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Why America Overthrew A Democratically Elected Government in Ukraine

Updated on May 17, 2015

United States and the European Union supported the overthrowing of a democratically elected government in Ukraine in February 2014. In particular, the U.S.A. conducted all the planning regarding this overthrowing. U.S politicians facilitated most of the funding in the Ukrainian protests. Moreover, the U.S state department handpicked and installed new politicians in the country at the expense of what democracy or political stability (Nimmo, 2015, p.1). The involvement of U.S in overthrowing of a democratically elected government could be explained in a realistic perspective of international relations. This owes to the fact that much of the concern in this involvement was focused on serving the interests of U.S (Kennan, 2014, p.7). This aspect can be seen in U.S disregard of the destruction and the many deaths that occurred during the civil conflict in Ukraine.

Upon the overthrowing of Ukrainian government, there was much celebration in U.S media and political circles. Majority of people in U.S hailed these as a putsch while ignoring the fact that the neo-nazi militias instigated the instability.

When we focus on the events that triggered the overthrow, it is apparent that were it not the intervention of U.S, Ukraine could not have been in its current state of devastation. By the of 2013, the economy of Ukraine was in disarray. Despite the then president Yanukovych requesting U.S and EU to support the country in bailing it out of the economic devastation, the governments seemed not to be concerned on these problems. It was because of this that the government of Ukraine chose to accept an offer by Russia in its economic bailout. If the government of U.S was concerned on the wellbeing of the state, it could not have allowed these to happen. Rather, it could have employed other forms and strategies of solving the perceived problems in the country (Mankoff, and Kuchins, 2015, p.2).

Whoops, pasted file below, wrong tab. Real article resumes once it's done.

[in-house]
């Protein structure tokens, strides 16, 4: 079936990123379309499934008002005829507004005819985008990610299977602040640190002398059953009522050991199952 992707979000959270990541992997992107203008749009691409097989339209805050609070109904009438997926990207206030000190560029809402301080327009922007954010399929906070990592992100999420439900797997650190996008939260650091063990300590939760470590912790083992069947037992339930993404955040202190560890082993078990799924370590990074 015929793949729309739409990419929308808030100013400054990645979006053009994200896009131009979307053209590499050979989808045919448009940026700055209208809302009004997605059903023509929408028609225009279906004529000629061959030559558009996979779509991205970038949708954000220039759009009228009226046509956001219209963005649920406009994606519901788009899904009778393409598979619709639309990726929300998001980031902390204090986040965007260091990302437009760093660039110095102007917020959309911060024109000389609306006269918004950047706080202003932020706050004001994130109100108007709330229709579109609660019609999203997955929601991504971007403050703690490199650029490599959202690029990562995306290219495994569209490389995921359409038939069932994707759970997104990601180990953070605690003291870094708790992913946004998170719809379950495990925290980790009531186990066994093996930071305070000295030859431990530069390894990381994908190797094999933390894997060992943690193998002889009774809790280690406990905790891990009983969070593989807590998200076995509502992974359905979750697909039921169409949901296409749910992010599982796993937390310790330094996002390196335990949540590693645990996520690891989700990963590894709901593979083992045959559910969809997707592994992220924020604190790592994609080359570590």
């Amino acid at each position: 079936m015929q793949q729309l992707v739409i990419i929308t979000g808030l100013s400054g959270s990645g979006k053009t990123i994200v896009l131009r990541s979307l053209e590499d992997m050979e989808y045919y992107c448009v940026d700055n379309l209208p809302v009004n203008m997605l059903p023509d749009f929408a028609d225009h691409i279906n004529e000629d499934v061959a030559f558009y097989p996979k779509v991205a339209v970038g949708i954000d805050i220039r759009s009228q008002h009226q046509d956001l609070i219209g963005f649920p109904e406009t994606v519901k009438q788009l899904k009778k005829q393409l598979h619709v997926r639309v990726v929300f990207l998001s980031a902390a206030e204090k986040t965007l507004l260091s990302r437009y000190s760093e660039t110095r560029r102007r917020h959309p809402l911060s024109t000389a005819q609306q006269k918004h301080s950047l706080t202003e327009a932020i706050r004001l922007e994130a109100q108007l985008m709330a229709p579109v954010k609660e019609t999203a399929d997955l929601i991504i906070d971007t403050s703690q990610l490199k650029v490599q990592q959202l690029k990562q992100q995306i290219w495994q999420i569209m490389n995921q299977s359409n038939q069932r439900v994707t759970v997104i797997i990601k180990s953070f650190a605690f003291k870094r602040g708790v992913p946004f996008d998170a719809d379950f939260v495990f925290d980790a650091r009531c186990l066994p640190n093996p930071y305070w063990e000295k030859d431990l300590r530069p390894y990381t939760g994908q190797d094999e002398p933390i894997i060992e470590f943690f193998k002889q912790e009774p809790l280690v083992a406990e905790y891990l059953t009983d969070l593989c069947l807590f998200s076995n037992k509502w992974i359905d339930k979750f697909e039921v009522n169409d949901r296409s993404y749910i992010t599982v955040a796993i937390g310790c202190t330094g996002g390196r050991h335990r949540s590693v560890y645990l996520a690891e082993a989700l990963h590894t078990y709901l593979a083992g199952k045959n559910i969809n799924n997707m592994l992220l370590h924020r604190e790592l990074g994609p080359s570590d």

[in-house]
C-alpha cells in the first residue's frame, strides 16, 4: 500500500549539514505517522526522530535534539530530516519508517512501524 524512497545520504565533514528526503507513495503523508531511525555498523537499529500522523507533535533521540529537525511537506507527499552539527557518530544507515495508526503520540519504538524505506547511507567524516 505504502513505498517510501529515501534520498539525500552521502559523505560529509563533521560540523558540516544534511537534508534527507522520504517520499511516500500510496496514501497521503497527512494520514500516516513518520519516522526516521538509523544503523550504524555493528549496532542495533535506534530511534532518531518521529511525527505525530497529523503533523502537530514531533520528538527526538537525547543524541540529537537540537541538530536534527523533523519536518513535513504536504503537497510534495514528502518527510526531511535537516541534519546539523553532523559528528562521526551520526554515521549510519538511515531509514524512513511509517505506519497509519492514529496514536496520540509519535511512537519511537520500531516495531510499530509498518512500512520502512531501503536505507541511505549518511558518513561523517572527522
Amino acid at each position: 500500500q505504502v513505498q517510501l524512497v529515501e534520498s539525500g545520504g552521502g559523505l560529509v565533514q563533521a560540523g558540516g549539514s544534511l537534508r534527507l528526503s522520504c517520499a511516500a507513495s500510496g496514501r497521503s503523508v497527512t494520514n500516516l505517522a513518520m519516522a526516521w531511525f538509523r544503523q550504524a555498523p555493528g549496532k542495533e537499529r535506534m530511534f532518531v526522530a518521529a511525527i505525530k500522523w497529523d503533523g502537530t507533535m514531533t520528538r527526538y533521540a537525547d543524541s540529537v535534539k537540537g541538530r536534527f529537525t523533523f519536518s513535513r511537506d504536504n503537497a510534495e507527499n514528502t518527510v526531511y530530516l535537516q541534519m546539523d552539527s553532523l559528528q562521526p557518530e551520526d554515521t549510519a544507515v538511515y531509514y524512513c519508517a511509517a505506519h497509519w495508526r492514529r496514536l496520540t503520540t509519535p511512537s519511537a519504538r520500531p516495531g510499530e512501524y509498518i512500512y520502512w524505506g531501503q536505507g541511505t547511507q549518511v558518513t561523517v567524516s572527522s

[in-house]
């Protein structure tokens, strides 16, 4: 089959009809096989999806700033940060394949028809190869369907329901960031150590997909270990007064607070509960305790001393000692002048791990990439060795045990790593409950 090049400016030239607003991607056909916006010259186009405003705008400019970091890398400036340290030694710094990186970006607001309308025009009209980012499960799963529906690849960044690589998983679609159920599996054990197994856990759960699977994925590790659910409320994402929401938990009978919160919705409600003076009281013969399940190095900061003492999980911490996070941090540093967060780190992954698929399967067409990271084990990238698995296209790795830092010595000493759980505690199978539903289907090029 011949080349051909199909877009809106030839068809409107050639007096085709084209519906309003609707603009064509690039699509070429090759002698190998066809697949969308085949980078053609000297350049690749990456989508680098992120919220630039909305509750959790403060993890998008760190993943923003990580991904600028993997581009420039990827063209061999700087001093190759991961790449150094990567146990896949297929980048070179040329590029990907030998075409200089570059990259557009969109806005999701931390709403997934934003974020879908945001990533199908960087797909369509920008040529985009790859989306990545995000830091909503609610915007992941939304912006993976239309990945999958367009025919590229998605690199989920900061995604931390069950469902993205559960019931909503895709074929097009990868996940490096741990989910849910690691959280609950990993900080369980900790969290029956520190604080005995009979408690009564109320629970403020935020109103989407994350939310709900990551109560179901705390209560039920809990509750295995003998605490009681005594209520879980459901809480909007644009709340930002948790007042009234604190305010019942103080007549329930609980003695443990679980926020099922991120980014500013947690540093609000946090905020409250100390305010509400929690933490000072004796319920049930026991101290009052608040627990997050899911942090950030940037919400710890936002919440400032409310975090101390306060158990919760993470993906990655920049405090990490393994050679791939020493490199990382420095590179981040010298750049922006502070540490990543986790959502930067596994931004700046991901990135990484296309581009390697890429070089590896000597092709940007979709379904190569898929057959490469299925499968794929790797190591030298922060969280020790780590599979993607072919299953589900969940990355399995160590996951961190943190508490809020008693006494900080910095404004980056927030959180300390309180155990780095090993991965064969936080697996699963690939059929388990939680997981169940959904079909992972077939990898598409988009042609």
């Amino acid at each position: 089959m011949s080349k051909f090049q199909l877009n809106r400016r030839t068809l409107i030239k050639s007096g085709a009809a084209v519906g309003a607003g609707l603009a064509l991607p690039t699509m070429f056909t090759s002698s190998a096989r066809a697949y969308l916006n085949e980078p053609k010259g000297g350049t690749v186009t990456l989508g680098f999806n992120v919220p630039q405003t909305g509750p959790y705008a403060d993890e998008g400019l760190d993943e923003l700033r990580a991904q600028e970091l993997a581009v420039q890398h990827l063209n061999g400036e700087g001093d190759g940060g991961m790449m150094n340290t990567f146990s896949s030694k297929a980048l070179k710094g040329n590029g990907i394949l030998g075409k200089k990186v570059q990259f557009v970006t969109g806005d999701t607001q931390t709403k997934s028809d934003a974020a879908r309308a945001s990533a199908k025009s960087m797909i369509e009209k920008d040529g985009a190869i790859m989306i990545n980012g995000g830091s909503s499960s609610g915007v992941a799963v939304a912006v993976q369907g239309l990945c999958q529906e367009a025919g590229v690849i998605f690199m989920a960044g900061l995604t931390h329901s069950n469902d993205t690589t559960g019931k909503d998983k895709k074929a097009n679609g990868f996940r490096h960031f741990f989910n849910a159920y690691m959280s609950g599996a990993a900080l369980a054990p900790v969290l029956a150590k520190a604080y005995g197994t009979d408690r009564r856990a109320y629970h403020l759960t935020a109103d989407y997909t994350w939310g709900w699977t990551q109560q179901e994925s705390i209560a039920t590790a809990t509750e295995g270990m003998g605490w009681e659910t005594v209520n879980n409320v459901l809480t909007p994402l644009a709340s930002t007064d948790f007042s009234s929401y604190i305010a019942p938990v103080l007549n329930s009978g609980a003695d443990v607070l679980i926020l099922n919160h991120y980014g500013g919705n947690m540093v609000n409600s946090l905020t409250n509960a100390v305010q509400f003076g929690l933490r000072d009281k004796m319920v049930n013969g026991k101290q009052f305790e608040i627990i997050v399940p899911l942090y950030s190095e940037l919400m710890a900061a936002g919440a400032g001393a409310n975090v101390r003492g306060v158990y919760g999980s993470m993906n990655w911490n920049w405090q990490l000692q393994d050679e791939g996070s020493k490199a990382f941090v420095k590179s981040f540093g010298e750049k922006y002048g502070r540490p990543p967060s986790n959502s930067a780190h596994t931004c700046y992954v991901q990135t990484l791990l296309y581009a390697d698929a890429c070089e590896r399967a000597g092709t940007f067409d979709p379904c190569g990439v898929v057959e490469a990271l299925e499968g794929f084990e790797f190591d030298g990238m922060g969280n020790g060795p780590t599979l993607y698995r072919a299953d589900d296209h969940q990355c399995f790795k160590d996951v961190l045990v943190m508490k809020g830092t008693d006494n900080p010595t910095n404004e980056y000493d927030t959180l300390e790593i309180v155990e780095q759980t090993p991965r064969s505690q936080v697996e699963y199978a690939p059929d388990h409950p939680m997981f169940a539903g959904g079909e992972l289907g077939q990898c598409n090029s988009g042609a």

While politicians in Washington pretended to advocate for democracy, this was all hypocrisy as the motive was different. It should be considered that the government, which U.S was so keen at destabilizing, was a democratically elected one. With disregard to the peace and stability of the nation, U.S politicians were encouraging riots, glorifying violent putsches, as well as destabilizing constitutionally established structures.

However, events in Ukraine have served to indicate that U. S was not concerned on the outcome of the election. Moreover, in the perspective of U.S working within the legal structures or flawed political systems is not important unless U.S is the winner. If U.S happens to lose, then as Parry (2014) points out U.S has to employ a “shock doctrine” which is followed by demonizing the perceived “enemy” leader.

The ousted president Yanukovych Victor was surely not a perfect politician, though it appears that there were few such politicians in the country. Nonetheless, it should be considered that president Yanukovych was elevated into present in an election that could be termed as free and fair in 2010. Indeed, a number of some international analysts considered the election of president Yanukovych as a critical step in creating a democratic and orderly political structure in the state of Ukraine.